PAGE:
While some struggled to rescue the SASCCO project and revive it, others demanded its demolition. Among the surprising negative voices calling for demolition was none other than the legislature. MPs in the 10th Parliament went to the extent of a 2014 resolution for the Mbabane Municipality to pull the structure down.
“This structure cannot be considered dangerous or hazardous to anyone,” objected Mbabane Municipality spokesperson Gugulethu Hlophe. “It is structurally sound and will not collapse. Our engineers have assessed it and we are sure it is not defective in any way,” she told The Times of Swaziland.
Demolishing the structure, Hlophe told the newspaper would cost between E20 – 40 million. That cost would have been close to SASCCO’s investment cost estimated at E55 million in building material and contractor costs.
Among the defenders of the structure was Prime Minister Dr. Sibusiso Dlamini whose term mirrored the various phases of the building’s progress. The Prime Minister started a motion that has been carried forward by his successors to find ways of completing the development.
The SASCCO building may have died for a time, but it is certainly getting a dose of second life.
Working behind the scenes to inject the project with new life for the past 10 years, has been Maurice Du Pont. His company, Du-Van Developers were working on the project when their client ran out of funds, which forced the project to spiral downhill towards liquidation. As the major creditor on the project, Du Pont was able to secure a new future for the project.
I was the main contractor at the start of the project. We were engaged by Kwakitsi, a SASCO special project vehicle (SPV). As the main creditor, we held a lien on the project after Kwakitsi when it went into liquidation. Over the years Du-Van engaged with various financiers to secure funding and complete the building.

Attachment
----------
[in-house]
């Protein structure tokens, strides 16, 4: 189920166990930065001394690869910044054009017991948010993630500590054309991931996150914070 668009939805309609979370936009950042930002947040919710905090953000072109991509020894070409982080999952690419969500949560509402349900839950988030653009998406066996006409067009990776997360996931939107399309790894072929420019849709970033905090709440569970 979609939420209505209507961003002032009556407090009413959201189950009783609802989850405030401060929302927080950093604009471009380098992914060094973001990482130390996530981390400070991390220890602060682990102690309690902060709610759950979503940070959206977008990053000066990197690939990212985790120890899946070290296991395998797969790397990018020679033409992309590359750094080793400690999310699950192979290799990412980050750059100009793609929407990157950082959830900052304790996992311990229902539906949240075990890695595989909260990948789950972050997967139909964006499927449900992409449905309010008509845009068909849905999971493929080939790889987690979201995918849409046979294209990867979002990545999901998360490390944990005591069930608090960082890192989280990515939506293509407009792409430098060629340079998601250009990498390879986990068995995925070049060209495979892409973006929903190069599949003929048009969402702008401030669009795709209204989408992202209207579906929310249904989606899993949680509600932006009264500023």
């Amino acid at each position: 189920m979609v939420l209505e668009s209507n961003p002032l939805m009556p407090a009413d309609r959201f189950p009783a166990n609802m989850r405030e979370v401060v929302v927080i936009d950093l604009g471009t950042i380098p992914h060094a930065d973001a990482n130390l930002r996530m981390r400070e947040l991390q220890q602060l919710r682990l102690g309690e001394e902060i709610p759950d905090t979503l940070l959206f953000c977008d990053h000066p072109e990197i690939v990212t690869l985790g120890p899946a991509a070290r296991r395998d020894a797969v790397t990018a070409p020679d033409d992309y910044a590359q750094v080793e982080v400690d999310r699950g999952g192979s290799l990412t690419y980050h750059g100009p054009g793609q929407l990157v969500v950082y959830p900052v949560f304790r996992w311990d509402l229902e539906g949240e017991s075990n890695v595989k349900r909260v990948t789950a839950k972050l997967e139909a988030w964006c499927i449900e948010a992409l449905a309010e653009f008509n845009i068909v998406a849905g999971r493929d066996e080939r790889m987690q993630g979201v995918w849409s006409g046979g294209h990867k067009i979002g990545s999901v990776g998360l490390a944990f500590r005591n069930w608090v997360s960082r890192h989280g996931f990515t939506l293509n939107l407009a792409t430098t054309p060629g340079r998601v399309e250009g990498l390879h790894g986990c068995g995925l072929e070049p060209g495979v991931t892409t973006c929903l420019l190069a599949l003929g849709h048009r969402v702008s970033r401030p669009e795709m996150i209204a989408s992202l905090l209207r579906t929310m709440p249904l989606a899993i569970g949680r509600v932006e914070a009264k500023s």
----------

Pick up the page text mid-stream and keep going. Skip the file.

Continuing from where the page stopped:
Earlier this year efforts struck gold when the Public Service Pensions Fund (PSPF) agreed to come on board. “Part of the deal was that we would sell the project to the funder which would allow the business to come out of liquidation; then sell it and get our money.
An even more important part of the deal makes it possible for SASCCO to also benefit from their effort. The new financiers will build Takitsi – SASSCO an E10m office structure on the north side of Lbandla (Church Street). Designs for that building are currently awaiting City Council approval.
Unlike Manzini where things simply work without apparent hassle, Mbabane often requires special intercessory prayers. Indeed, twice bitten, thrice shy. There might be many who may be forgiven for worrying if the tall building with be completed.
Perhaps they shouldn’t worry. This time, it’s the big guns with deep pockets that are carrying the SASCCO building. The main developer, Du-Van is responsible for the real estate south of Sozisa Road.
He built the government’s new ministerial complex, the PSPF offices and their three towers as well as the Hilton Gardens Hotel. The financier, PSPF has more money than the water passing through the Mbabane River bridge in summer.